“She simply just picked up the phone, found an apartment in the building, made all the living room furniture disappear, had the bodyguards in the kitchen, and Barack spoke twice that night,” Rautbord said. “It was done gracefully. She reacted and responded and did it correctly. It was through her business and charitable connections that she had the ability to pull people out. Nobody said, ‘I’m leaving and going home because our host was Desiree Rogers.’”
Tuesday night’s reading represents something of a change, too. It will be literary, with a dash of urban Chicago and a little Hollywood — and very much in keeping with Rogers’ approach, as she has worked to put a cultural stamp on the White House that matches the era and the Obamas’ style.
The Obamas have put a younger, hipper flair on traditional events while constantly talking up the idea of the White House as “the people’s house.” Pop diva Fergie sang the national anthem at the Easter Egg Roll, for which tickets were distributed online for the first time. Earth, Wind & Fire played the Annual Governors’ Dinner, which had state officials getting down in a conga line by the end of the night.
Seale, the White House expert, said Rogers may simply be the first to grasp the powerful intersection between the White House and popular life, and she could elevate the role in a way that sticks for a long time to come.
“We may see a development in the social side and the East Wing, and it might become something very different in the years ahead and this may be the beginning,” Seale said. “It is constantly changing, and the requirements are getting larger. Social secretaries may become public figures, like chiefs of staff.”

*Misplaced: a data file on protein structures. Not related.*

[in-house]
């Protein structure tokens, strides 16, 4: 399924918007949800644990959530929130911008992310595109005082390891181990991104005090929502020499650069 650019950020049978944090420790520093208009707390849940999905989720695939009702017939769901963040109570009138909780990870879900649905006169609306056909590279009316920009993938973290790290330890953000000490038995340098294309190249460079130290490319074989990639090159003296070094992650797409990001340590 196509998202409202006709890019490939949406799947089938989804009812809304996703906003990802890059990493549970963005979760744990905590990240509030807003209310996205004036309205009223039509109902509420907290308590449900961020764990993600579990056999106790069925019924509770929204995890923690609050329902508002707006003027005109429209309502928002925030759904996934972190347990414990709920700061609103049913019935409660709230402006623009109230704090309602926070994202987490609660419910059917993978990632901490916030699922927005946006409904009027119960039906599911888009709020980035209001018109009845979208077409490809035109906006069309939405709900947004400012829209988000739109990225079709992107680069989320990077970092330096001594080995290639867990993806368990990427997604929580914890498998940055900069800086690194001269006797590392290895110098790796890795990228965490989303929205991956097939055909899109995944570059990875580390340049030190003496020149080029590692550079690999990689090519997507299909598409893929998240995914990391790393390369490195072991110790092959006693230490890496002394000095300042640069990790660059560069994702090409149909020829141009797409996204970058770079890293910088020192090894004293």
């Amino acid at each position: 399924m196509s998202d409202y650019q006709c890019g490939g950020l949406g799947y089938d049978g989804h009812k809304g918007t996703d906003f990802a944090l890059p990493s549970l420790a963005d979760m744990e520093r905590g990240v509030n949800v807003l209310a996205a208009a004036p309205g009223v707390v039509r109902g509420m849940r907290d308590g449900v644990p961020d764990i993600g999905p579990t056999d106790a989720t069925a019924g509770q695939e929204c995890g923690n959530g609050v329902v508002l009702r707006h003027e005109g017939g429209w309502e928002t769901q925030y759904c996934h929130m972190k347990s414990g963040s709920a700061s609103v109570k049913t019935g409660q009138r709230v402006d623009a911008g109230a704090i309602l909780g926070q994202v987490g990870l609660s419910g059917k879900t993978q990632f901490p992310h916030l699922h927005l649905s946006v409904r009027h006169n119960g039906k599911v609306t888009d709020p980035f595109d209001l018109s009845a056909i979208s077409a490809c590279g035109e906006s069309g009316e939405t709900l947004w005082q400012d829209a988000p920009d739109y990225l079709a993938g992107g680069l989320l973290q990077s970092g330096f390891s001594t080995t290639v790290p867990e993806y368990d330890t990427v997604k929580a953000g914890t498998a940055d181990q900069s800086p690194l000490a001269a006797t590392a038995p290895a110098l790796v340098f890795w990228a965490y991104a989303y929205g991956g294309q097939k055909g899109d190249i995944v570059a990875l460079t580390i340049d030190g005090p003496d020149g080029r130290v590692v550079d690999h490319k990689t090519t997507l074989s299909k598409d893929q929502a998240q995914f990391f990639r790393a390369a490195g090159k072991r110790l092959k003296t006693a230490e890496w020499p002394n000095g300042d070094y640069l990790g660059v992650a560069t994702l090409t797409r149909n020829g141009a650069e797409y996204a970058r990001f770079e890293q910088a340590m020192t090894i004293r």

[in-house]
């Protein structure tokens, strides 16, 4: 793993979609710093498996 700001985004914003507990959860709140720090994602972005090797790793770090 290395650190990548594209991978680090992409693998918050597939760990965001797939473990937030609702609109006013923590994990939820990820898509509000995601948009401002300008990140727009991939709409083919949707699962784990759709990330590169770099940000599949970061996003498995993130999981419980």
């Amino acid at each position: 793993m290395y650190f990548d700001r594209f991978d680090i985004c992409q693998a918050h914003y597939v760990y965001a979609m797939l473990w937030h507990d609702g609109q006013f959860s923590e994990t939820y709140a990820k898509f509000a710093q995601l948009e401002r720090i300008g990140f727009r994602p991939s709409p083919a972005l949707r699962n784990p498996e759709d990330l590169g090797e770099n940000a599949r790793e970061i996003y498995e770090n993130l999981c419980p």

Rogers believes her role is one that can help the White House be more accessible to all.
“That’s going to keep it fresh, real and keep it being responsive to what people want, because I really view the White House as a reflection of what America is. It’s a thing, but how do you make it more than a thing? How do you make it a symbol for the American spirit? How do you make it come alive?” Rogers asked. “Well, by the thoughts of Americans.”
“I happen to be the receptacle by which those ideas are coming in, as well as people that work here. We’re not just sitting here at a table saying, ‘Let’s do this, let’s do that, this is what we like.’ We can’t do this by being inside,” she said. “All of these things have come due to relationships, … through being available and being visible.”
|© 2009 Capitol News Company, LLC|
May 13, 2009